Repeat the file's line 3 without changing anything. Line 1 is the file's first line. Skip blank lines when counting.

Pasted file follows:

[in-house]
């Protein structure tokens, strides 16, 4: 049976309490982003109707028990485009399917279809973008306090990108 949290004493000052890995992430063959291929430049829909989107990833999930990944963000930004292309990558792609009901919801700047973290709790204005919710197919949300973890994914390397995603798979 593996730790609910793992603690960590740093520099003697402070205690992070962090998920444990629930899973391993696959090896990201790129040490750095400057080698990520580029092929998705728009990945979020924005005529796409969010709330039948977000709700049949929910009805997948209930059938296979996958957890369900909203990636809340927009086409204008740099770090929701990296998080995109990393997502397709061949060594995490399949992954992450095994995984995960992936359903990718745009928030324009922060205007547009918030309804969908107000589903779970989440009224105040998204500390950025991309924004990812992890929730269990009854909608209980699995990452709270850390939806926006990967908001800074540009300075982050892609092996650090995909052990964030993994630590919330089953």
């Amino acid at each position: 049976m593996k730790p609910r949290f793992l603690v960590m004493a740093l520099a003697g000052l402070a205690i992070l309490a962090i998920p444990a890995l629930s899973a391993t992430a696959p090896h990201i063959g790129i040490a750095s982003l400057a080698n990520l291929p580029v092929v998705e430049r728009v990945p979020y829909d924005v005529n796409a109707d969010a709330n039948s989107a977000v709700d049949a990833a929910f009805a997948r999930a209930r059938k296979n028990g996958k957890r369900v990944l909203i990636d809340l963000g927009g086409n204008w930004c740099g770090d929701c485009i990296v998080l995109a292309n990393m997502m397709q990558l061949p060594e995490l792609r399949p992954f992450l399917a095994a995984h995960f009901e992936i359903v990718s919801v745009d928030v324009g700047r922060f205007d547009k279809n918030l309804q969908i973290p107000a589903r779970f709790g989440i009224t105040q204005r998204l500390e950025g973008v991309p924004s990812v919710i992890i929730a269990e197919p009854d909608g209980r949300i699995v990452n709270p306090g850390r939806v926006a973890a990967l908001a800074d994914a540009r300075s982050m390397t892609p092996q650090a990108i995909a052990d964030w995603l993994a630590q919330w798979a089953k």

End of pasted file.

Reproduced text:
């Amino acid at each position: 049976m593996k730790p609910r949290f793992l603690v960590m004493a740093l520099a003697g000052l402070a205690i992070l309490a962090i998920p444990a890995l629930s899973a391993t992430a696959p090896h990201i063959g790129i040490a750095s982003l400057a080698n990520l291929p580029v092929v998705e430049r728009v990945p979020y829909d924005v005529n796409a109707d969010a709330n039948s989107a977000v709700d049949a990833a929910f009805a997948r999930a209930r059938k296979n028990g996958k957890r369900v990944l909203i990636d809340l963000g927009g086409n204008w930004c740099g770090d929701c485009i990296v998080l995109a292309n990393m997502m397709q990558l061949p060594e995490l792609r399949p992954f992450l399917a095994a995984h995960f009901e992936i359903v990718s919801v745009d928030v324009g700047r922060f205007d547009k279809n918030l309804q969908i973290p107000a589903r779970f709790g989440i009224t105040q204005r998204l500390e950025g973008v991309p924004s990812v919710i992890i929730a269990e197919p009854d909608g209980r949300i699995v990452n709270p306090g850390r939806v926006a973890a990967l908001a800074d994914a540009r300075s982050m390397t892609p092996q650090a990108i995909a052990d964030w995603l993994a630590q919330w798979a089953k």